Katharine Hepburn frequently and repeatedly shattered the gender stereotypes which dictated the roles a woman could and should play on screen. She refused to accept parts which underestimated the full vigor and intelligence of her character. Hepburn’s personality coincided more directly to her film roles than did that of many other actresses of that time. This is due to the strength of her star persona. Hepburn herself was known to have quipped, “I’m a personality as well as an actress! Show me an actress who isn’t a personality and you’ll show me a woman who isn’t a star” (Crimp, Katharine Hepburn Once Said…, 2003).
Janet Thumin defines “star persona” as the “public image which derives from the performances and utterances of the person and is constructed over time in specific ways” (Thumin, “Miss Hepburn is Humanized,” 1986). The star persona is defined by a combination of the star’s personal and public images. It is the person and the persona which creates the star text, the reading of the star persona within the context of the film. In Hepburn’s case, this persona is inseparable from the film text itself.
Throughout the 20th century, film stars had a very significant role in defining American womanhood. They were as much public figures as any politician, social reformer, or military leader. From the Great Depression years through the 1960s (an era often described as The Golden Age of Hollywood) actresses were the role models for a nation of women seeking definition in a time when the role of the woman in society was shifting. Women of all ages tried as best they could to imitate the lives, styles, and personalities of such great actresses as Greta Garbo, Norma Shearer, Joan Crawford, and Bette Davis. Women were particularly attracted to the sense of grace, femininity, charm, beauty, and class expressed by the stars.
But there was more to these screen goddesses than just the superficiality of glamour. It was the sheer exceptionality of these individuals that was irresistible to the scores of women confined to the inglorious sphere of domesticity which trapped most American women in the first half of the 20th century. Film stars were seen to have attained success through their own talents rather than through relationships with men (Matthews, The Rise of the New Woman, 2003). Although they were viewed as career women who possessed the independence that came along with personal financial security, they still portrayed the beauty and femininity which secured their status as representatives of the female sex.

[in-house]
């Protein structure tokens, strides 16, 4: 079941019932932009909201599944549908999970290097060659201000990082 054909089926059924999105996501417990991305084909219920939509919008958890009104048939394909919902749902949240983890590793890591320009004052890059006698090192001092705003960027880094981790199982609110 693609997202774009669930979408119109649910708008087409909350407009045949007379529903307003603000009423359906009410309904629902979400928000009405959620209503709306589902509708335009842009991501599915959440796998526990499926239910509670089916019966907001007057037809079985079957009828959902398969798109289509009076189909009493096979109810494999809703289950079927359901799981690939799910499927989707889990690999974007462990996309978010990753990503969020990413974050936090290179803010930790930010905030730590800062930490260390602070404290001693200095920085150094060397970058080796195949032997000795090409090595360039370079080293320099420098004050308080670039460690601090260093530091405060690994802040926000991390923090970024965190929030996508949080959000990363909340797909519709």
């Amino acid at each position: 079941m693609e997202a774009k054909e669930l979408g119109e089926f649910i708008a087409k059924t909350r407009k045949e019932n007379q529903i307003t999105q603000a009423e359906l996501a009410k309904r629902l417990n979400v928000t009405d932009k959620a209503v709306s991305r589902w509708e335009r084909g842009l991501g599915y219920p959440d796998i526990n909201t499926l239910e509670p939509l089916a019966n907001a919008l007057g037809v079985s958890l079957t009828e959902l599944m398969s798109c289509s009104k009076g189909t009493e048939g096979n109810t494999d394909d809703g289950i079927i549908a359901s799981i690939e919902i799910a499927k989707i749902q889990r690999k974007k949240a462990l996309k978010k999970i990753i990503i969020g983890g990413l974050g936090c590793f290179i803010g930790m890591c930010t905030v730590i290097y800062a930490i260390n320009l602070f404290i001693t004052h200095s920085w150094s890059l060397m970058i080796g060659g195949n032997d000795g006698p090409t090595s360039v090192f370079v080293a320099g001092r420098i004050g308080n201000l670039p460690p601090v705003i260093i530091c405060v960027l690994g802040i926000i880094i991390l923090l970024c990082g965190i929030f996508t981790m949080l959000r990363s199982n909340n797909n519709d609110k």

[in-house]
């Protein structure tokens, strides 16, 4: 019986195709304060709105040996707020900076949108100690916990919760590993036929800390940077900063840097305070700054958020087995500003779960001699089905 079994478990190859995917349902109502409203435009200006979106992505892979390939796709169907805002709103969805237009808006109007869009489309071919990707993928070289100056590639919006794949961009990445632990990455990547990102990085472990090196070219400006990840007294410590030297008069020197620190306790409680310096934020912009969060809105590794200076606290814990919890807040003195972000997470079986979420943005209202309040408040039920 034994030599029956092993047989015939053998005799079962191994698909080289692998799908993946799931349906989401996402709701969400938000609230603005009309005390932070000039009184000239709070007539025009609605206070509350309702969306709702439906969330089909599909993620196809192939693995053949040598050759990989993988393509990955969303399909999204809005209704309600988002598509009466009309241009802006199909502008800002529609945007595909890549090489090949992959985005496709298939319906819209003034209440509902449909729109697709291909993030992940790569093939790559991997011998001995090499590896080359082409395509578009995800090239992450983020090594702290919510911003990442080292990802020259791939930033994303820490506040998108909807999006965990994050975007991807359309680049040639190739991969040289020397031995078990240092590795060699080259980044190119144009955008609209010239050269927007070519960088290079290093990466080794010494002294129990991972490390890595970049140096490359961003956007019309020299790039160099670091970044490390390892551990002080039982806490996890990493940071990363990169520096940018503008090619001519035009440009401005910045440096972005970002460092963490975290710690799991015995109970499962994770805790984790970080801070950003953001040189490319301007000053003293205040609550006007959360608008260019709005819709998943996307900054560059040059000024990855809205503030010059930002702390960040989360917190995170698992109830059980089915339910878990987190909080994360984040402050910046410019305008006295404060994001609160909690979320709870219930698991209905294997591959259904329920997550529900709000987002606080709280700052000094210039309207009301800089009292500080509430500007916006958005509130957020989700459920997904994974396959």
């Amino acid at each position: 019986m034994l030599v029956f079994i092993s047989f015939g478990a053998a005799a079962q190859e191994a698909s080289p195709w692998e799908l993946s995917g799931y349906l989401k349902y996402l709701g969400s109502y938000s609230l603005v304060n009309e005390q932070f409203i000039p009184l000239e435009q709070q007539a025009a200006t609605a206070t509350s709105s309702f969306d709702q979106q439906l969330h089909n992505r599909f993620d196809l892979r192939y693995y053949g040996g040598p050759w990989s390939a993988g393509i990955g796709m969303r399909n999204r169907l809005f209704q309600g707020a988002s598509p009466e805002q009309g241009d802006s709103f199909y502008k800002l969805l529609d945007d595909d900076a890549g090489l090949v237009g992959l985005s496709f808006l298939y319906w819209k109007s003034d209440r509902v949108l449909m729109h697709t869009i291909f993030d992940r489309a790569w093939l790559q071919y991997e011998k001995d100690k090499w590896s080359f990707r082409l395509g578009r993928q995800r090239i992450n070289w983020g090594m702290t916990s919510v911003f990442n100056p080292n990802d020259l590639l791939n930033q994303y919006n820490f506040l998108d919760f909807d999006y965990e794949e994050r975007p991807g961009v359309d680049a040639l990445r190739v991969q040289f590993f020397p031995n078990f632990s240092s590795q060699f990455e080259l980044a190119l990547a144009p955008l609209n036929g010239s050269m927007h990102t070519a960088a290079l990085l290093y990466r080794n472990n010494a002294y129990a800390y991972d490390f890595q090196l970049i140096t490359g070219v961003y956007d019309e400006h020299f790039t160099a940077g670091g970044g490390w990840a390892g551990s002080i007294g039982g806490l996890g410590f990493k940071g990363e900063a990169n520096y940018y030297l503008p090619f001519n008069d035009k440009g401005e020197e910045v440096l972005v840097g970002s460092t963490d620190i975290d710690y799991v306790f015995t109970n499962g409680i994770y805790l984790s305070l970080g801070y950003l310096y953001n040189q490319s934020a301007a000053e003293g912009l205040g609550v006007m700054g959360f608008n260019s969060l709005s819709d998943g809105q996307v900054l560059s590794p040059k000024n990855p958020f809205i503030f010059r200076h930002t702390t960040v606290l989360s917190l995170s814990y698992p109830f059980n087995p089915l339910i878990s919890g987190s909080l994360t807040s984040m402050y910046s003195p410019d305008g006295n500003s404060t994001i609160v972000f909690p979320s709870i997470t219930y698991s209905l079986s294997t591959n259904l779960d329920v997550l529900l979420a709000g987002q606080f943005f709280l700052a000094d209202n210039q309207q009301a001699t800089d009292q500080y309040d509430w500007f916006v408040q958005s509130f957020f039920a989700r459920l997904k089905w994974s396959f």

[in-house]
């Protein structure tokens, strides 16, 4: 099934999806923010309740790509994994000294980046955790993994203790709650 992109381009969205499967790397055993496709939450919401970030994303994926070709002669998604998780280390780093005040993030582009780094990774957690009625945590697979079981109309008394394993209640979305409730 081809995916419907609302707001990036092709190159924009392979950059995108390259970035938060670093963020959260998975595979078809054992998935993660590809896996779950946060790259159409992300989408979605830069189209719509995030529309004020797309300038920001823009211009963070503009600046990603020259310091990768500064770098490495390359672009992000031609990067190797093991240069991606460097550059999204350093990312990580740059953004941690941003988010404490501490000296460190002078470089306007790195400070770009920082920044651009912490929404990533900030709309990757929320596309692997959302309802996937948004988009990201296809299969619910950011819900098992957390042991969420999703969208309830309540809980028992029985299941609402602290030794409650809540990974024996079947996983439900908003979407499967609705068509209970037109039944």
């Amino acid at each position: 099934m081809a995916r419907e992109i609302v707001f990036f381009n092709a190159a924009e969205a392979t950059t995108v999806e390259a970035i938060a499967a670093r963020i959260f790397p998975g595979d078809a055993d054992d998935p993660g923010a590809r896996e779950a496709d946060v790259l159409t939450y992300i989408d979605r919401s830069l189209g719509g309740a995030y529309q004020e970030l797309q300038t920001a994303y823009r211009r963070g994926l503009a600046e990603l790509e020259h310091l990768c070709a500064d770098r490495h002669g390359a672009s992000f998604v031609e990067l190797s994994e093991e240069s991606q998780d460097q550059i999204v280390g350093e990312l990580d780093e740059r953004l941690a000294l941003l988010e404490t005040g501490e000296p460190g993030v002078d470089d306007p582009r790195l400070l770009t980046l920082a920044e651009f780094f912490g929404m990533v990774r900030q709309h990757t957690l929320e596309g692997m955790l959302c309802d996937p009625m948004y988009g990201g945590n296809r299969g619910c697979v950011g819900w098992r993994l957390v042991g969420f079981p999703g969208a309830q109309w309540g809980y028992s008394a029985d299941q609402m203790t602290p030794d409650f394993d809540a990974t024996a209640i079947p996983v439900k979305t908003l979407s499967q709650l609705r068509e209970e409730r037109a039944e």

Most actresses of this era brought their own brand of exceptionality to their roles and each had a distinct niche to fill and these were established by her star persona. Each persona is unique. Some personas are highly sexualised, while others may be more comical. The definition, or identification, of these personas is determined by examining what was known about each star’s background and how the studios used (or fabricated) this information to sell that star’s pictures.
The purpose of this blog is to identify in what ways and to what extent Katharine Hepburn’s persona shaped the star text of her films. Hepburn’s persona continued to develop throughout her career as she constantly challenged herself and her abilities as an actress. I will investigate the various aspects of her life and work which contributed to her persona, including a thorough examination of her family life, upbringing, and education, as well as her career and life choices. Please feel free to leave comments about what you read here. I would love to hear your feedback about what is said on the blog, as well as any unique insights you may have based on your experiences as a Hepburn fan or movie buff. I look forward to hearing what you have to say!